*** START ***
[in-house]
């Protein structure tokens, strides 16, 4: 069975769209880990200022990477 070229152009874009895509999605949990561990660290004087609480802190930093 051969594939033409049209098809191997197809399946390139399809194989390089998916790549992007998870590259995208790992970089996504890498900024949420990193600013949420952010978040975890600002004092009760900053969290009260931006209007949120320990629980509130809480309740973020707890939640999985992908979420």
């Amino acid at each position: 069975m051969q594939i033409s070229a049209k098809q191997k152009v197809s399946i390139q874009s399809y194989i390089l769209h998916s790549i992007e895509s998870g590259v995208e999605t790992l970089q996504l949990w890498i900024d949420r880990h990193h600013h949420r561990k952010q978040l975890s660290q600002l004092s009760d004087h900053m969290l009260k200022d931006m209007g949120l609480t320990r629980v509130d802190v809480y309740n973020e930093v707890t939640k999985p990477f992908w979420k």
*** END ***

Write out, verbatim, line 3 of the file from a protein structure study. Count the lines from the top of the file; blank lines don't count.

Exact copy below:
């Amino acid at each position: 069975m051969q594939i033409s070229a049209k098809q191997k152009v197809s399946i390139q874009s399809y194989i390089l769209h998916s790549i992007e895509s998870g590259v995208e999605t790992l970089q996504l949990w890498i900024d949420r880990h990193h600013h949420r561990k952010q978040l975890s660290q600002l004092s009760d004087h900053m969290l009260k200022d931006m209007g949120l609480t320990r629980v509130d802190v809480y309740n973020e930093v707890t939640k999985p990477f992908w979420k």